Valtellina Tasting Notes

Friday, November 23, 2007

Chant of the Ancient Wines

" Ancient souls must relive the wine in the time it was born in order to bring it forward."
At the Merano Wine Festival there was a little jewel box of a room filled with all types of gold and ruby dessert wines. It was embarrassingly empty of people. It was also almost impossible to get to, hidden behind a parlor with famous and important wines from France. I’m not sure how many people found their way to the room with the sweet wines. For those who did, it was like finding Madame Pillaud’s perfume shop in Menton.

Outside, the wind was howling off the freshly snowed mountains. Inside, the sun steamed the room to a frothy warmth, one that required taking off several layers of jacket and sweater. The opened bottles of dessert wines were a Greek chorus juxtaposed with the morose Italian vendors who were vying for the attention of those few who found the secret door to the room. I looked at one wine, resembling a murky mess of primal goo, and commented with a facial gesture resembling one who had just peered into the face of Gorgon.
As the room steeped, the olfactory sensation created from the polyphony of the wines was intoxicating, if not a bit disconcerting. Imagine going to a dance where there are all manner of beautiful and unattached creatures who all long to dance with you. It was too much.

I put three wines on my dance card: a late harvest Marzemino, a Sagrantino passito and the murky fellow, a ménage of Grecchetto, Malvasia and Trebbiano.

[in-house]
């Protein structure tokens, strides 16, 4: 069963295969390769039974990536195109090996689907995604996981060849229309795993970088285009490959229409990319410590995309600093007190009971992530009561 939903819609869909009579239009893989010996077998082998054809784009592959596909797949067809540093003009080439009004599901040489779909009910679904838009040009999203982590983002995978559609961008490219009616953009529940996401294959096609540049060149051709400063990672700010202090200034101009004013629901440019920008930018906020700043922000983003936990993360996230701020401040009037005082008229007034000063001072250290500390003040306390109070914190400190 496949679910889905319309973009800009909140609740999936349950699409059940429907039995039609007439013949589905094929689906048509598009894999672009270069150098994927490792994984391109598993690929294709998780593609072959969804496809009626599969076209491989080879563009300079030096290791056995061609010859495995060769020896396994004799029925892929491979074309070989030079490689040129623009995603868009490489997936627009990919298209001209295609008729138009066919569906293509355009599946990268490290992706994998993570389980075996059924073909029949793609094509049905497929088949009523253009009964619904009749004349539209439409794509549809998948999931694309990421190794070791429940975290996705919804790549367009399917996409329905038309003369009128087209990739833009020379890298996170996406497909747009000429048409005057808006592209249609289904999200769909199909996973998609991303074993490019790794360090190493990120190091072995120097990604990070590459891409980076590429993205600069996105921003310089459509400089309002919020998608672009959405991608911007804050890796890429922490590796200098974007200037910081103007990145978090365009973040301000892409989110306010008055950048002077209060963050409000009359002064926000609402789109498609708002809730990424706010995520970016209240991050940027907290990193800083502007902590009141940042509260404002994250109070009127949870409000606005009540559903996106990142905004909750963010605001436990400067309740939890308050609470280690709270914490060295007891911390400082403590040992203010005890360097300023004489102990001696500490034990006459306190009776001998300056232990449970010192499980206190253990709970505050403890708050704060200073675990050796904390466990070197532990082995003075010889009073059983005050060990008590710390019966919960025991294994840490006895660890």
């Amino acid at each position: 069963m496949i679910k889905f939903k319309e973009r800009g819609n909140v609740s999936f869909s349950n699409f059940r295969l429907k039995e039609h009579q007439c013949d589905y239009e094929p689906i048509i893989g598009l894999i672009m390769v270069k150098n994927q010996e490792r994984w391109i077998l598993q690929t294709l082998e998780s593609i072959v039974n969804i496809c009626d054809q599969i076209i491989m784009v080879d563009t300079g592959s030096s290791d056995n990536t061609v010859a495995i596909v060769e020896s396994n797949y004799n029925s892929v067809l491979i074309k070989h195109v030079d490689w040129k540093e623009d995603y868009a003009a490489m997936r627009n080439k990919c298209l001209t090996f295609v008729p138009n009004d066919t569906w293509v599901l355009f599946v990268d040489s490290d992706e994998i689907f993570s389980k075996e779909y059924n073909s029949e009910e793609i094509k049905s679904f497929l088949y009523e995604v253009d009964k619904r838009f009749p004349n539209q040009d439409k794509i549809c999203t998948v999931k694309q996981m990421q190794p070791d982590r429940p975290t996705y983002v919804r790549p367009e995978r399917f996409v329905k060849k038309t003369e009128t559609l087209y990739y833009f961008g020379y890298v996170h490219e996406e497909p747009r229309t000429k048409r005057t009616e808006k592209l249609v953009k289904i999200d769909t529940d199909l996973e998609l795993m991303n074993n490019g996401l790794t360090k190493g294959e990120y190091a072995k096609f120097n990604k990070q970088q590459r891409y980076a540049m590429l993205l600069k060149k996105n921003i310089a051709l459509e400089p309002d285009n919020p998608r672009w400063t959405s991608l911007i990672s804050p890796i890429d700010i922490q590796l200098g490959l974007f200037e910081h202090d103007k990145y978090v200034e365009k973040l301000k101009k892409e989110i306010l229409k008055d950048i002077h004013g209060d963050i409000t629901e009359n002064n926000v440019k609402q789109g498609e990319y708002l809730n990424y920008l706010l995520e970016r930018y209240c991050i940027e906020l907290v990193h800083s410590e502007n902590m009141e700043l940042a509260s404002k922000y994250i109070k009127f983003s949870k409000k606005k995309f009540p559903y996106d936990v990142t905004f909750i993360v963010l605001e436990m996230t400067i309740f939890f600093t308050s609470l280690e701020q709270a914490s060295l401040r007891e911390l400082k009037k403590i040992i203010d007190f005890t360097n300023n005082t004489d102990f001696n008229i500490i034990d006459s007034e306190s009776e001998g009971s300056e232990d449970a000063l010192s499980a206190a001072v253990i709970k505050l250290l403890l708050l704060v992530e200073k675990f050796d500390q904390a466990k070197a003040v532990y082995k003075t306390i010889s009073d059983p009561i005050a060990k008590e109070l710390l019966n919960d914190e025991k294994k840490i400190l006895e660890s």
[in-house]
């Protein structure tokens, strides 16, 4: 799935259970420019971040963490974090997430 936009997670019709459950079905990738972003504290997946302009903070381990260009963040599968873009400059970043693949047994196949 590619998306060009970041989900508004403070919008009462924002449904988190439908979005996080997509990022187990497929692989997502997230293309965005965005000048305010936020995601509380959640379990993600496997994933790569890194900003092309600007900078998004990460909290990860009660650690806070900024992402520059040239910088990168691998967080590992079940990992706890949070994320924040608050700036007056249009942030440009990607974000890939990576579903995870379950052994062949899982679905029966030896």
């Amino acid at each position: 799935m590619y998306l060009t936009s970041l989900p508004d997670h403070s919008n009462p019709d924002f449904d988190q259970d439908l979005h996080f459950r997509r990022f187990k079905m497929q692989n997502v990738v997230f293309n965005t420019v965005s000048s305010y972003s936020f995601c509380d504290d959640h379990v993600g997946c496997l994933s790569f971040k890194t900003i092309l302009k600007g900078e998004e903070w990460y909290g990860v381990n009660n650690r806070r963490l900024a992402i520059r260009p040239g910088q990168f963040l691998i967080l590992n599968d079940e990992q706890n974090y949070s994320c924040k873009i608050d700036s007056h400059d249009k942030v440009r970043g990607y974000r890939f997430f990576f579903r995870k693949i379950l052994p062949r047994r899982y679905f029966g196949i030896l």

I was really trying to wrap my head around these dessert wines. How did they come to be accepted, in older times, as wines that went with food? What was the reason, the meaning of these wines? Was it like the cheese and the salumi, a way to preserve food products for a time in the future?

I have been down into the ancient tunnels below the town of Orvieto, where the brown, reclusive bottles slumber far from modernity. Wine catacombs, but the wines are not dead or decaying. Merely waiting for a time when someone will bring them out into the light.

This day in Merano was one of those moments.

You Give Me Fervo
The Marzemino, from the Astoria wine estate in Crocetta del Montello. I was interested because Donato Lanati is involved with the winemaking. Lanati teaches and consults for wineries such as Frattina, Librandi, L'Abbazia di Santa Giustina, Palari and Pietra Porzia. They had me at salve. Two nights before, we sat next to owner Giorgio Polegato at the Ristorante Laubenkeller. Giorgio loves to eat, what you’d call a “good fork”. So as we pulled up to their booth, I recognized a man who knew his way around the Italian table. Fervo, as it is called, is in this squatty little bottle, very posh. I am sometimes suspicious of cute bottles from the Veneto – they know only too well how to market items from the living workshop of Venice. But I closed my eyes, opened my nose and took a plunge. Inside the bottle was this sanguine sensation, visceral in the thick texture. Dense. It had the most beautiful shade of crimson going towards cyan along the edges, like the light through a stained glass window. I’m still tasting it, some memory alongside my palate tugs at me.

What to do with such a wine? Drink it at the end of a meal, of course, with figs soaked in brandy and then covered in bittersweet chocolate. In ancient times, with what food? Game, such as deer, or with andouille or Pizzoccheri, like we had at Sale e Pepe in Sondrio.

Very gothic, plush velvet, scarlet and embers.

The Milk of Paradise